invader (n.) Look up invader at
1540s, agent noun from invade.
invaginate (v.) Look up invaginate at
1650s, from Medieval Latin invaginatus, past participle of invaginare "to put into a sheath," from Latin in- "in" (see in- (2)) + vagina "a sheath" (see vagina). Related: Invaginated; invagination.
invalid (adj.1) Look up invalid at
"not strong, infirm," 1640s, from Latin invalidus "not strong, infirm, weak, feeble," from in- "not" (see in- (1)) + validus "strong" (see valid). Specific meaning "infirm from sickness, disease, or injury" is from 1640s.
invalid (adj.2) Look up invalid at
"of no legal force," 1630s, from special use of Latin invalidus (see invalid (adj.1)).
invalid (n.) Look up invalid at
1709, originally of disabled military men, from invalid (adj.1). Invalides is short for French Hôtel des Invalides, home for old and disabled soldiers in the 7th arrondissement of Paris.
invalidate (v.) Look up invalidate at
1640s, from invalid + -ate (2). Related: Invalidated; invalidating.
invalidation (n.) Look up invalidation at
1771, noun of action from invalidate (v.).
invalidity (n.) Look up invalidity at
1540s, from Latin invalidatus (see invalid (adj.)).
invaluable (adj.) Look up invaluable at
1570s, "above value," from in- (1) "not" + value (v.) "estimate the worth of" + -able. It also has been used in a sense "without value, worthless" (1630s).
invariability (n.) Look up invariability at
1640s, from invariable + -ity.
invariable (adj.) Look up invariable at
early 15c., from Old French invariable (14c.) and directly from Medieval Latin invariabilis, from in- "not, opposite of" (see in- (1)) + variabilis (see variable). Related: Invariably.
invariant (adj.) Look up invariant at
1851, from in- (1) "not" + variant.
invasion (n.) Look up invasion at
mid-15c., from Old French invasion "invasion, attack, assaut" (12c.), from Late Latin invasionem (nominative invasio) "an attack, invasion," noun of action from past participle stem of Latin invadere "go into, fall upon, attack, invade," from in- "in" (see in- (2)) + vadere "go, walk" (see vamoose).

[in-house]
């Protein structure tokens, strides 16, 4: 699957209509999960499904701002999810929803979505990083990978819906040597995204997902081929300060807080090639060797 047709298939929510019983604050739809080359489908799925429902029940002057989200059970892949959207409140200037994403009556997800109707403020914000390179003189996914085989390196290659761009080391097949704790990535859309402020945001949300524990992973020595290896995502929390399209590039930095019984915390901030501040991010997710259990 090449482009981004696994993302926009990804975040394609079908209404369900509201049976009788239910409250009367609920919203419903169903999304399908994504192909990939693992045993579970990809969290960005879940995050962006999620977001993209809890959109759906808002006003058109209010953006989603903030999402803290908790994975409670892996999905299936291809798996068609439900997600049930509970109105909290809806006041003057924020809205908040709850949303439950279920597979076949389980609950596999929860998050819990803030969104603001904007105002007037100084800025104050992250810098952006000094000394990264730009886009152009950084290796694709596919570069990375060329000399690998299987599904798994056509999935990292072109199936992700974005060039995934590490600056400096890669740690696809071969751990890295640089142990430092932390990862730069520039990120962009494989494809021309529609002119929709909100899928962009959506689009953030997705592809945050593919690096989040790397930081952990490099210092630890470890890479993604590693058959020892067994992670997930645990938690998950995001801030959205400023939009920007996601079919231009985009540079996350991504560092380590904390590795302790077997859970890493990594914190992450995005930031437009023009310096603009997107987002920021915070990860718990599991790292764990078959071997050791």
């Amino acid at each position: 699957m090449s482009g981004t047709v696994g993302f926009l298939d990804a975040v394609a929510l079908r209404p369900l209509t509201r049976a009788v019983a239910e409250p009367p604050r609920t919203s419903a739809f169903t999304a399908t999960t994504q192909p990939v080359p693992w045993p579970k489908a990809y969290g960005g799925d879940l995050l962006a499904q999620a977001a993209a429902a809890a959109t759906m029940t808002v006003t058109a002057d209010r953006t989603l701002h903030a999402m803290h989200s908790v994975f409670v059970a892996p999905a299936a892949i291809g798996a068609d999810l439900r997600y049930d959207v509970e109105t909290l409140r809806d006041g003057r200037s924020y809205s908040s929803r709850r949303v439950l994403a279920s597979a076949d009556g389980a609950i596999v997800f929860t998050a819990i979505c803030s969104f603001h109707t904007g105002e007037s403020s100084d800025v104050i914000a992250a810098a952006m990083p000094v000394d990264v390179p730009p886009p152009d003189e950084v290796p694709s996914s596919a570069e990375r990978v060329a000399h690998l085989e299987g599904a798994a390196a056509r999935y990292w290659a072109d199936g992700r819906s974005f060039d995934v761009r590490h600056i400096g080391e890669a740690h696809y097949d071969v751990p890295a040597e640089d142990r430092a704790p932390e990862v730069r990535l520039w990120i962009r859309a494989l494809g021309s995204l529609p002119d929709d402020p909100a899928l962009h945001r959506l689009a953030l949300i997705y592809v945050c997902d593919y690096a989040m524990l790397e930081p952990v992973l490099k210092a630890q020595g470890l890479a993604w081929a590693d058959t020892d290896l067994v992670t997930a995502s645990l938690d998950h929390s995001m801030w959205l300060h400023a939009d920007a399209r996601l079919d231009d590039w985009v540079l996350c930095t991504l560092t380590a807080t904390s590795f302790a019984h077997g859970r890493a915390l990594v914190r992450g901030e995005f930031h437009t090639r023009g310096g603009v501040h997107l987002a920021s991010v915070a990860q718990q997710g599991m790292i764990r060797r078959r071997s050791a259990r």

invasive (adj.) Look up invasive at
mid-15c., from Middle French invasif (15c.), from Medieval Latin invasivus, from invas-, past participle stem of invadere (see invasion).
invective (n.) Look up invective at
1520s, from Medieval Latin invectiva "abusive speech," from Late Latin invectivus "abusive," from Latin invectus, past participle of invehi "to attack with words" (see inveigh). For nuances of usage, see humor. The earlier noun form was inveccion (mid-15c.).
inveigh (v.) Look up inveigh at
late 15c., "to introduce," from Latin invehi "to attack with words," originally "carry oneself against," passive infinitive of invehere "bring in, carry in," from in- "against" (see in- (1)) + vehere "to carry" (see vehicle). Meaning "to give vent to violent denunciation" is from 1520s. Related: Inveighed; inveighing.
inveigle (v.) Look up inveigle at
late 15c., "to blind (someone's) judgment," alteration of Middle French aveugler "delude, make blind," from Vulgar Latin *aboculus "without sight, blind," from Latin ab- "without" (see ab-) + oculus "eye" (see eye (n.)). Loan-translation of Greek ap ommaton "without eyes." Meaning "to win over by deceit, seduce" is 1530s.
invent (v.) Look up invent at
late 15c., "find, discover," a back-formation from invention or else from Latin inventus, past participle of invenire “to come upon; devise, discover” (see invention). Meaning "make up, think up" is from 1530s, as is that of "produce by original thought." Related: Invented; inventing.
invention (n.) Look up invention at
c. 1400, "devised method of organization," from Old French invencion (13c.) and directly from Latin inventionem (nominative inventio) "faculty of invention; a finding, discovery," noun of action from past participle stem of invenire "devise, discover, find," from in- "in, on" (see in- (2)) + venire "to come" (see venue).

Meaning "finding or discovering of something" is early 15c. in English; sense of "thing invented" is first recorded 1510s. Etymological sense preserved in Invention of the Cross, Church festival (May 3) celebrating the reputed finding of the Cross of the Crucifixion by Helena, mother of Constantine, in 326 C.E.
inventive (adj.) Look up inventive at
early 15c., "skilled in invention," from Old French inventif (15c.), from Latin invent-, past participle stem of invenire (see invention). Related: Inventively; inventiveness.
inventor (n.) Look up inventor at
c. 1500, "a discoverer," from Latin inventor (fem. inventrix) "contriver, author, discoverer," agent noun from past participle stem of invenire (see invention). Meaning "one who contrives or produces a new thing or process" is from 1550s.
inventory (n.) Look up inventory at
early 15c., from Old French inventoire "inventory, detailed list of goods, catalogue," from Medieval Latin inventorium (Late Latin inventarium) "list of what is found," from Latin inventus, past participle of invenire "to find" (see invention). The verb is first recorded c. 1600, from the noun.